After vendoring the dnsimple API client (and learning a bit about govendor), and making a few tweaks suggested by the project maintainer, I was essentially done. Another sign of an awesome maintainer is when they will actually make amendments to your PR to make it better. In this case, captncraig made some changes to allow the tests to run successfully against the DNSimple provider, and I didn't have to do a thing, which is pretty damn cool. Only 3 days after starting the provider implementation and pushin the PR, it was accepted into master.

Now what?

Having a PR accepted is cool, but eventually projects will evolve. If you contribute to a project, you may need to come back and update your contributions in the future. This is not something to be taken lightly, both from the contributor's perspective, as well as the maintainer's prospective. All code is legacy code and has to be maintained, so as a contributor it's important to be ready to jump back in at a later date if necessary.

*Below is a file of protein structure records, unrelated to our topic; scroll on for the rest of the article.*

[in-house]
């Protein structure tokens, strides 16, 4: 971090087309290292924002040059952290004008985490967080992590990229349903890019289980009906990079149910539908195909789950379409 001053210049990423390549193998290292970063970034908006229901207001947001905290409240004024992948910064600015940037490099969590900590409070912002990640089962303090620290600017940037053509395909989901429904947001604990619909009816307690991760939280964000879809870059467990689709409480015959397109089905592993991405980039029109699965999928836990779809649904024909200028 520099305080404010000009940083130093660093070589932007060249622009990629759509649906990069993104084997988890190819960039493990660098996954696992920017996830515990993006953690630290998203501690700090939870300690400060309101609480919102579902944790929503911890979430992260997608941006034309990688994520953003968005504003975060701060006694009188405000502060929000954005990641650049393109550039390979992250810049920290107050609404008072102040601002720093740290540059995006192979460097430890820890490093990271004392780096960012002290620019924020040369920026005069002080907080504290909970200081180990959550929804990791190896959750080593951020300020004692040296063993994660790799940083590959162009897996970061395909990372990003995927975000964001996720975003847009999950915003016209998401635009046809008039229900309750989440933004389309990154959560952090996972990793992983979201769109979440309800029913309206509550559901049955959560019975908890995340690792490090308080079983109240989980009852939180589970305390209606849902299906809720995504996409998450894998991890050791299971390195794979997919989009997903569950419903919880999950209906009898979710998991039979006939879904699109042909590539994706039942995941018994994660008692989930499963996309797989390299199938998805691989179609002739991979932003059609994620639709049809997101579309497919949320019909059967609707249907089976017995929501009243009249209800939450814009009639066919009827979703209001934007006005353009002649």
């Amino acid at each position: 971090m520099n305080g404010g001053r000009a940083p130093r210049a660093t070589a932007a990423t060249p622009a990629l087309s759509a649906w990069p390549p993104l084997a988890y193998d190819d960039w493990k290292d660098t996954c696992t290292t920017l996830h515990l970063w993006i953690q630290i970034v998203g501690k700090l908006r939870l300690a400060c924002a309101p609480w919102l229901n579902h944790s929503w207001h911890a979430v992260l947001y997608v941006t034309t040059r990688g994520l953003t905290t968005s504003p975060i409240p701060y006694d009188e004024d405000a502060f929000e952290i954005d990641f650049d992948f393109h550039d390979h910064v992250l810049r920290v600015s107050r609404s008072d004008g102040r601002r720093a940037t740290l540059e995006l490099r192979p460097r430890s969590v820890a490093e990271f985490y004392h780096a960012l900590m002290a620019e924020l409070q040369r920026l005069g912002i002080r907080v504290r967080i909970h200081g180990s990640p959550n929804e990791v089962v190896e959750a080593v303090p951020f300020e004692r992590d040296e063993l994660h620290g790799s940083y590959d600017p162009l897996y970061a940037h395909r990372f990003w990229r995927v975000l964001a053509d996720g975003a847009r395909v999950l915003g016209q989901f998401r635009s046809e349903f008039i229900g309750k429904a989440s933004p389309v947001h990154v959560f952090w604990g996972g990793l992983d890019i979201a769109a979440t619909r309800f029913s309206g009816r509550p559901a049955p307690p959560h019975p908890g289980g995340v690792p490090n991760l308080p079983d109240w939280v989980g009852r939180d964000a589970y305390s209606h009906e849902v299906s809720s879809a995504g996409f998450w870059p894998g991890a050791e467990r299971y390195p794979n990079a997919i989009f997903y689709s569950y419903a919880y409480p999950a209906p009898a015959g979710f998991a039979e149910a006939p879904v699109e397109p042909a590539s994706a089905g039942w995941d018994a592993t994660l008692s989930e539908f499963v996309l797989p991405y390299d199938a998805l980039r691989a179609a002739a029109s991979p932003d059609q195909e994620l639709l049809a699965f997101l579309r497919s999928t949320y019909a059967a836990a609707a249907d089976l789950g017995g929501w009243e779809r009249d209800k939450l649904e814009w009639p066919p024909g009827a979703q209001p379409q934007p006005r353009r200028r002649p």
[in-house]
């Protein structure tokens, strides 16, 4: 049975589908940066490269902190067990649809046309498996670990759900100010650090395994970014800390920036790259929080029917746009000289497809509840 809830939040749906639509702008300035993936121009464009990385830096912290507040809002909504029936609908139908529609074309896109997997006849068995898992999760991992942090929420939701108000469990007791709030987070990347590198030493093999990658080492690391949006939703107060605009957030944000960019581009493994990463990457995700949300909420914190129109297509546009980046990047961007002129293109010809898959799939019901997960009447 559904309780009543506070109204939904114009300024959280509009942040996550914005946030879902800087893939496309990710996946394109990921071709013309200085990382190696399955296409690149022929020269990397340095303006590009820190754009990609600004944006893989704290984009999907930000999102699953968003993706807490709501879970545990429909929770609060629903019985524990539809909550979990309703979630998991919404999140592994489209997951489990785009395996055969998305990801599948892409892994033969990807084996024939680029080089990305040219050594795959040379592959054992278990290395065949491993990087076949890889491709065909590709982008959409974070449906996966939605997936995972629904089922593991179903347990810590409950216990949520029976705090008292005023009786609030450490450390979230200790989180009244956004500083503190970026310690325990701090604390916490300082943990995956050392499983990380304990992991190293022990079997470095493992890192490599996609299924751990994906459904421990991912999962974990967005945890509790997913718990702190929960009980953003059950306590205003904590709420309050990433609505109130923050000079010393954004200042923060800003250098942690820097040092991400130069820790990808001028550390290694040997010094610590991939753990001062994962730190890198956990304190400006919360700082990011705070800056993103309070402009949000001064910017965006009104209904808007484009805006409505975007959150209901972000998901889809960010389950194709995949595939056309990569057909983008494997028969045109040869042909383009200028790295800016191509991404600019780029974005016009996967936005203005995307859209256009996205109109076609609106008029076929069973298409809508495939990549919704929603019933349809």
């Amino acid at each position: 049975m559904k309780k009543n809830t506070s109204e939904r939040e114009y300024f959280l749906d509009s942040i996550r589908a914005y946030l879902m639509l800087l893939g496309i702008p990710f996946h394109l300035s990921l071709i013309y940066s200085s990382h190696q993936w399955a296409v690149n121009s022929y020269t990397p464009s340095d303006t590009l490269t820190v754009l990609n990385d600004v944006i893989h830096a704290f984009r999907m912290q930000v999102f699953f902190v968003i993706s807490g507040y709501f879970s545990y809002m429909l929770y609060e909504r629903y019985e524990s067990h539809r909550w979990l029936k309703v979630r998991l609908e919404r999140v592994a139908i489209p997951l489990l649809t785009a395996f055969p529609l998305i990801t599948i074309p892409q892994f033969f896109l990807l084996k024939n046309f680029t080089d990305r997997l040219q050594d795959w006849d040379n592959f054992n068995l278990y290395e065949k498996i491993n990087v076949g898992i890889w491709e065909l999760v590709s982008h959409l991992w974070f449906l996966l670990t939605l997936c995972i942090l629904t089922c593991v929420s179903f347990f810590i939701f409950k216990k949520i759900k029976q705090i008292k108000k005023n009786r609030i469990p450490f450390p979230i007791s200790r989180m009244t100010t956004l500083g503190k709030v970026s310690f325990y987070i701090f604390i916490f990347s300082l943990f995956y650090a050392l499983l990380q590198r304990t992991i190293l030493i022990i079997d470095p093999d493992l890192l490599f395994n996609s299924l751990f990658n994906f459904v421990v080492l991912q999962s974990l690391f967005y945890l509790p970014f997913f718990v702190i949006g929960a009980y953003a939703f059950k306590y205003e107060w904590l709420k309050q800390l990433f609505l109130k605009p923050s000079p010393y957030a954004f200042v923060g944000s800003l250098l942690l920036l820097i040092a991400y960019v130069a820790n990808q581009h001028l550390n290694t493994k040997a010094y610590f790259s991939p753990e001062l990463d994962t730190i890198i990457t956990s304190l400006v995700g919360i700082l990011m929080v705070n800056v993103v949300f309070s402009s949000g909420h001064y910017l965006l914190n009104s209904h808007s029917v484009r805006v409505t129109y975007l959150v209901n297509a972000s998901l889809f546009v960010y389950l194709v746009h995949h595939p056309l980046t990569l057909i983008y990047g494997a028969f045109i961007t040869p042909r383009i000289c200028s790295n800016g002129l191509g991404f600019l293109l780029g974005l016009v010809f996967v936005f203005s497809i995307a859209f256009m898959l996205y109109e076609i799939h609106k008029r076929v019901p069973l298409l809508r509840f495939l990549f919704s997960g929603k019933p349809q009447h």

Why contribute?

There are a number of reasons to contribute to projects. Here are a few of my personal reasons:

  • I enjoy writing software and contributing to other projects is a useful way to keep my skills sharp.
  • With each contribution you earn a bit of gratitude from the project author(s) and the open source community as a whole.
  • In certain cases contributions can represent a useful bit of engineering as marketing.
  • It just feels good to ship.

Whatever your reasons are, now is as good a time as any to through your hat into the ring and help out an open source project that is interesting to you. And remember that software is written by people (for the moment) and people should be treated with kindness and respect, so be nice to maintainers, be nice to contributors, and go out and make awesome software.